Who among you remembers those golden days when a middling high school student—a kid with respectable grades but with ACT scores in the toilet, with daydreaming making up a solid sixty percent of her extracurricular activities—could get accepted into the only university she applied to? One offering affordable, in-state tuition?
“If you can make it through high school and still fog a mirror, Bob’s your uncle.”
I can’t recall who shared that observation about the admissions process, but I can tell you that the listener, the middling high school student, was me. I can also tell you that in the decades since I heard those words, I’ve reflected many times on how lucky I was—not just to have gotten into college but to have done so without having to toil through the emotionally fraught college-prep boot camp that the K-through-12 years have become for many students. Years in which—for far too many youngsters—daydreaming is seen as a weakness at best, as a character flaw at worst.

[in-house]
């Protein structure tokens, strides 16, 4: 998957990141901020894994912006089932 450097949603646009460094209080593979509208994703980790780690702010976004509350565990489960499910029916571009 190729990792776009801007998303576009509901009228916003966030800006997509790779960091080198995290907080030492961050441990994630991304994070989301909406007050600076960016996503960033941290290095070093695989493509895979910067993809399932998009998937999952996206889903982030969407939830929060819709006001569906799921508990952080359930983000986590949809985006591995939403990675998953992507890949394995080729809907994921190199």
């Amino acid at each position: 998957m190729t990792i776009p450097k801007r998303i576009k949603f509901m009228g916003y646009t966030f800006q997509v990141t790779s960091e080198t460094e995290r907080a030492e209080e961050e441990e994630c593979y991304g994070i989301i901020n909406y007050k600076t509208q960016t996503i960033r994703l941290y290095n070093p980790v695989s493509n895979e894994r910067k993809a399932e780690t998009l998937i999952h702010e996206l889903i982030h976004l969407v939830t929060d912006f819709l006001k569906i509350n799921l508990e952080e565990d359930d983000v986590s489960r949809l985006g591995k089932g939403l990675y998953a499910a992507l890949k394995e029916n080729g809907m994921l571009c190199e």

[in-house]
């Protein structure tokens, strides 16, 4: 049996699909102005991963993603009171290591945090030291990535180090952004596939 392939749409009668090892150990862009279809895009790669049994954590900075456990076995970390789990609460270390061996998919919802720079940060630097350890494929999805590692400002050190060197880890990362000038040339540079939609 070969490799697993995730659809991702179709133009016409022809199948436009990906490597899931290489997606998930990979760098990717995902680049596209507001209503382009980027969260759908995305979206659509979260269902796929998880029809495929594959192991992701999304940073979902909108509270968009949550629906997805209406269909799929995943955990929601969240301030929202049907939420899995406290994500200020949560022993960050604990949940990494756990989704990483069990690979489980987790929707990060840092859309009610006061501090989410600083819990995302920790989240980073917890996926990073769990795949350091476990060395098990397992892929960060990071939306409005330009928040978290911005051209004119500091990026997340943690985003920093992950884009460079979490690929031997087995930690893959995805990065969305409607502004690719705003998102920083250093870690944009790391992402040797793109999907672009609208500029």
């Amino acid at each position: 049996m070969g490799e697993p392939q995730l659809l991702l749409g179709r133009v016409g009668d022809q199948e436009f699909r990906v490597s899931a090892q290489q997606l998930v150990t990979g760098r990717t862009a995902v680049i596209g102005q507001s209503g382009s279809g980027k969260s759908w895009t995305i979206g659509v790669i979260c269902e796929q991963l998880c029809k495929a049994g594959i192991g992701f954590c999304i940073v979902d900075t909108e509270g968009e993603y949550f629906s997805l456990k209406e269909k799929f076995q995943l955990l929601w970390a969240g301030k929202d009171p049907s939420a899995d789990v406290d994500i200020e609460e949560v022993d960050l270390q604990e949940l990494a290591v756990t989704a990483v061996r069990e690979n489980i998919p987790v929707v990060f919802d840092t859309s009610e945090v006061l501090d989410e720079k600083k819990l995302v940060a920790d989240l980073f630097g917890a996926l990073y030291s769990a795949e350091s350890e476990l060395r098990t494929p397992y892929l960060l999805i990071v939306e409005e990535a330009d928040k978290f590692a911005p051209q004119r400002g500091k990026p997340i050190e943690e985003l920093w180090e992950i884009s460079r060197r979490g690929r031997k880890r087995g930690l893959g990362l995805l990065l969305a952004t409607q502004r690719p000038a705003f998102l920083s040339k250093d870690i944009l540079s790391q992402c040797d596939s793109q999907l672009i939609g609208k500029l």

In her insightful, moving, and incredibly funny new novel, Gifted and Talented, Julia Watts takes us into the heart of what can be the most unsparing of educational boot camps: classes for gifted students—in this case, an honors class at a fictional magnet school, Fairmont Elementary, in Knoxville, Tennessee. At the center of the novel are Crispin, newly enrolled in Fairmont and its third-grade gifted class, and Crispin’s parents, Rachel and Ethan.